Still half asleep, I set Fleegle’s food bowl in its stand as he waits, drooling as he watches.
“Breakfast is early,” he says.
All I can do is grunt an affirmative and go in search of coffee.
* * *
I scoop a cup of kibble into Fleegle’s food bowl for his lunch. More drool as he watches.
“Lunch is early too? What’s going on?” he asks.
I shake my head, still sleepy from lack of sleep. “Daylight Savings Time. We lost an hour.”
“How can you lose an hour?”
I rub my eyes. “A shared group psychosis.”
“If everyone decides blue is red, then blue is red even though blue isn’t red.”
“Ah, that sounds like one of those crazy people things only you guys understand. Got it,” he says and digs into his food.
* * *
I put Fleegle’s dinner in front of him.
“Dinner is early too. I like this group psychosis thing called Daylight Savings Time, but where do you save the light? Can you take it out when it gets dark, like in the middle of the night when you need to hunt for a snack? Are you saving the light inside the light bulbs? I’ve always wondered how they worked.”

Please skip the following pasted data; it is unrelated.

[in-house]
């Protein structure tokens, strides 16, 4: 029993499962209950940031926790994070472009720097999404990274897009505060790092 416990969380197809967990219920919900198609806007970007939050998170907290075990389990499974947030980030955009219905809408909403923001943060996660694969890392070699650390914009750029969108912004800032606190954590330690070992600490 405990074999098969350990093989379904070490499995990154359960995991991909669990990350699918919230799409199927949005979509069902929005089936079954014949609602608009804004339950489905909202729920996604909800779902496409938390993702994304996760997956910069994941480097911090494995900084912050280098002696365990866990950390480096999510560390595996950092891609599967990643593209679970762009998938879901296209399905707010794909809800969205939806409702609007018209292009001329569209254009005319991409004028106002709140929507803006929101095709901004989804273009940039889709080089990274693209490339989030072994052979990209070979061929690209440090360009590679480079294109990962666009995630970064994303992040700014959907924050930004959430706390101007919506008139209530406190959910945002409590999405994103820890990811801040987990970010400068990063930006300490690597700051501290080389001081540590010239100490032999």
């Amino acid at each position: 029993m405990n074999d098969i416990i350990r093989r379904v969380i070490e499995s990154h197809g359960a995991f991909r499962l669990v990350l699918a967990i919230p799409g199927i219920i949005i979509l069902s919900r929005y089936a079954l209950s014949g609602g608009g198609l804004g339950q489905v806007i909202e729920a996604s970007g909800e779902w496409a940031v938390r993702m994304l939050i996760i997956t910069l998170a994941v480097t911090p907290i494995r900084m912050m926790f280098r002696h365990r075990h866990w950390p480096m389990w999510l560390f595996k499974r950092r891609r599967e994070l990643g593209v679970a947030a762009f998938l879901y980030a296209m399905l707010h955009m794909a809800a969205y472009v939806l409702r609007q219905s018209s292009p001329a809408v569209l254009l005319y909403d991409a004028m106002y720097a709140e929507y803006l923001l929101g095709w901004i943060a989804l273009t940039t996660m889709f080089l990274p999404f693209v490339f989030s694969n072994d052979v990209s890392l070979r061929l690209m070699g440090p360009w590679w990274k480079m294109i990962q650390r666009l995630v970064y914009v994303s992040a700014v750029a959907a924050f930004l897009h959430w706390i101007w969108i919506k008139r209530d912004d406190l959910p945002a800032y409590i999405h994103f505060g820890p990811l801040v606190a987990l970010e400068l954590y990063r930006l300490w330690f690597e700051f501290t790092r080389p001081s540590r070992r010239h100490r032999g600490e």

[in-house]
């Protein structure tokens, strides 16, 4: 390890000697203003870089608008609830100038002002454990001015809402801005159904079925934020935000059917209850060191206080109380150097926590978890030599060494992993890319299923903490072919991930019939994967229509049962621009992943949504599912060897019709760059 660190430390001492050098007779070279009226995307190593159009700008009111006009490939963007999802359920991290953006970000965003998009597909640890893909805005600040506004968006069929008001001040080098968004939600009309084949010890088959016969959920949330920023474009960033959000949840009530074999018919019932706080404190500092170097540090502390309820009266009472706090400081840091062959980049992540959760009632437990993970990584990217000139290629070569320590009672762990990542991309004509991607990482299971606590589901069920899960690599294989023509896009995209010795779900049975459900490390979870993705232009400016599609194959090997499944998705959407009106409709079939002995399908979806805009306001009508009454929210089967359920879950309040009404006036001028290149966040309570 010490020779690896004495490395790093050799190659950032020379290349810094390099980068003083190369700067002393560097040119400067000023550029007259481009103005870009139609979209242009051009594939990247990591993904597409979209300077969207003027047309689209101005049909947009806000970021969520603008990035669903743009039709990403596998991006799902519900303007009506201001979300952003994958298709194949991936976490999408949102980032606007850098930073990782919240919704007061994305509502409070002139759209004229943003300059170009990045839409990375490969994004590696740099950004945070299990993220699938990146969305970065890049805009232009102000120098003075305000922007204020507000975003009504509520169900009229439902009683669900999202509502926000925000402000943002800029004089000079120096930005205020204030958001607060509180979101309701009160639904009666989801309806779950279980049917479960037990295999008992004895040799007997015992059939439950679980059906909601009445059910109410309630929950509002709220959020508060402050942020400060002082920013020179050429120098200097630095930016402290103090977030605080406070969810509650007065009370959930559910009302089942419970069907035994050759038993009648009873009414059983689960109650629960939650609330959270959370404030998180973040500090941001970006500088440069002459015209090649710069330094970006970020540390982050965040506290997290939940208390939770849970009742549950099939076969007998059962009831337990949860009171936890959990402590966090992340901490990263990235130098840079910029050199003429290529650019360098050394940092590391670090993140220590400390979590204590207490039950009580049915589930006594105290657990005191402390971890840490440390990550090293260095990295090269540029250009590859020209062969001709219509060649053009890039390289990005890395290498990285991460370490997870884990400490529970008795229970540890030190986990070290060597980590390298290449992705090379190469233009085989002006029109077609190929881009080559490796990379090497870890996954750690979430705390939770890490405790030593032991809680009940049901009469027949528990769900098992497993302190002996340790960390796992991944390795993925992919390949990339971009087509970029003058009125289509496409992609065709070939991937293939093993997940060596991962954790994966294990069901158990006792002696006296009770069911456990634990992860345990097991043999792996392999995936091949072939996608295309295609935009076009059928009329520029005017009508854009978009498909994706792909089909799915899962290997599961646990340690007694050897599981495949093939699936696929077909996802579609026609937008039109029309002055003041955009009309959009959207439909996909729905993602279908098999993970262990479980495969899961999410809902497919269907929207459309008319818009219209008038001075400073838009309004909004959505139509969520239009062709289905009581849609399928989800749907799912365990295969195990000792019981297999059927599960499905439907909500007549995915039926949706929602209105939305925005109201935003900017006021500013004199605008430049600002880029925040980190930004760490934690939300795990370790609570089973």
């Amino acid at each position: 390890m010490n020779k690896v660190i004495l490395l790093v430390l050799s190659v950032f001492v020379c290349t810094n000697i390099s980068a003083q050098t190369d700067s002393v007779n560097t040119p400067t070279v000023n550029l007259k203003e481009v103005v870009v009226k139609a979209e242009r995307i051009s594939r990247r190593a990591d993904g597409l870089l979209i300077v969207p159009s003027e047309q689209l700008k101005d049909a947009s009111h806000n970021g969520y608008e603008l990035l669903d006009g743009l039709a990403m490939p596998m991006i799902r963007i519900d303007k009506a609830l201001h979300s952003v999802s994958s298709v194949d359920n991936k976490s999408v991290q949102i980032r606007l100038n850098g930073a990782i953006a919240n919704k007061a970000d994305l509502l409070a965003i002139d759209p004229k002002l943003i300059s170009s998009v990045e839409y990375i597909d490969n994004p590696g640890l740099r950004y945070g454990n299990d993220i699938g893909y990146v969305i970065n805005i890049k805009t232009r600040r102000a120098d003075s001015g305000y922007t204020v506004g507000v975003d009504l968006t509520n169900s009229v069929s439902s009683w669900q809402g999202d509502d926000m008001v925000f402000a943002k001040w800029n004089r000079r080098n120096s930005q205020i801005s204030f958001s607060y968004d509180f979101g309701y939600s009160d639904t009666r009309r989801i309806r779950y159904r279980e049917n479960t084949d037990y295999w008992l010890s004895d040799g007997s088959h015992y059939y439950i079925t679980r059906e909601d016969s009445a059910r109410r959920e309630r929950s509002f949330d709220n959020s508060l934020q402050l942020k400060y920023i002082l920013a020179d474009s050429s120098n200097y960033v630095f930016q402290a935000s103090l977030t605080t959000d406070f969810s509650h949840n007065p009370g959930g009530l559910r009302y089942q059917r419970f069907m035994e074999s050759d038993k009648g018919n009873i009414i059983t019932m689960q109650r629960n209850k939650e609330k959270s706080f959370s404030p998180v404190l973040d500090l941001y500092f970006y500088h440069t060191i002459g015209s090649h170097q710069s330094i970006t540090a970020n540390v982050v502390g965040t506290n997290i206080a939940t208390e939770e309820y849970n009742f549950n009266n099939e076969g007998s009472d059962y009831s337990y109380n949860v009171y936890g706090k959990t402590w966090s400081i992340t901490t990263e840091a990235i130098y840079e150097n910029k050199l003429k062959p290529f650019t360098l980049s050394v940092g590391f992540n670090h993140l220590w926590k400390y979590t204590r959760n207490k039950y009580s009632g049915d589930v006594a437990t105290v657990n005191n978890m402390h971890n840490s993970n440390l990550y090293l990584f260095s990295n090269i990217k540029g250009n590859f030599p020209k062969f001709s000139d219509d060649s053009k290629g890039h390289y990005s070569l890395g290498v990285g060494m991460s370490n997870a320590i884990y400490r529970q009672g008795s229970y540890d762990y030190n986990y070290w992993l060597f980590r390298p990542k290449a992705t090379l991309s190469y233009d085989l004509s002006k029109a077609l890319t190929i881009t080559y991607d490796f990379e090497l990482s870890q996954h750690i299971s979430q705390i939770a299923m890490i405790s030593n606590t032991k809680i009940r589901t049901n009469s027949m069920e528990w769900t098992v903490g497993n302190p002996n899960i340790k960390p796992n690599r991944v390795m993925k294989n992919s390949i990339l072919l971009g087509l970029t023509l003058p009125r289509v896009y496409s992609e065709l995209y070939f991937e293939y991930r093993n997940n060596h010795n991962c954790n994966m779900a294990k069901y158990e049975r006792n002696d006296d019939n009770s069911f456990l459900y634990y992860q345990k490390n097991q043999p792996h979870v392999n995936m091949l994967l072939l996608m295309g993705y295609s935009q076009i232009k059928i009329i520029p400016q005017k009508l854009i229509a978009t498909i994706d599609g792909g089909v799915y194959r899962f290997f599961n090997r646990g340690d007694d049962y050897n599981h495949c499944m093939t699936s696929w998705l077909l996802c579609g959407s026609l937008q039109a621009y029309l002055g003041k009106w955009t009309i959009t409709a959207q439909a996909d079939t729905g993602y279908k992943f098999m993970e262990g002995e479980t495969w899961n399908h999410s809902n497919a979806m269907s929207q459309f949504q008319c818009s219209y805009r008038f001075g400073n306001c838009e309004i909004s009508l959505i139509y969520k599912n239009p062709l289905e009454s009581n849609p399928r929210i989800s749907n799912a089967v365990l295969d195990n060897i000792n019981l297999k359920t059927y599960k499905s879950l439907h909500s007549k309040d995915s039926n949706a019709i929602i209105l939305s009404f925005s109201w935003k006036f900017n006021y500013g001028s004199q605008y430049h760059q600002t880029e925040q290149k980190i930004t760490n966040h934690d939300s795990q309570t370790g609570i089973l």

* * *
I click off the television and head to the bedroom.
Fleegle looks up from his spot on the couch. “Raud, where are you going? It’s too early for bedtime.”
“No, it’s not. This is the time we always go to bed.”
Fleegle follows me into the bedroom and nose bumps the clock on the nightstand. “Your time machine may say it’s time for bed, but my stomach says we’ve got a good hour to have a snack before bed, maybe a plate of cottage cheese or some cold pizza, and nothing tells time better than my stomach.”
“Fleegle, as of this morning blue is red and red is blue. In six months, blue will be blue and red will be red again.”
“Well, Raud, you can play all the mind games you want, but that’s not going to stop my stomach from growling. Let’s use some of that light you’ve saved and look around in the fridge. Maybe we can find some cold fried chicken or pizza slices.”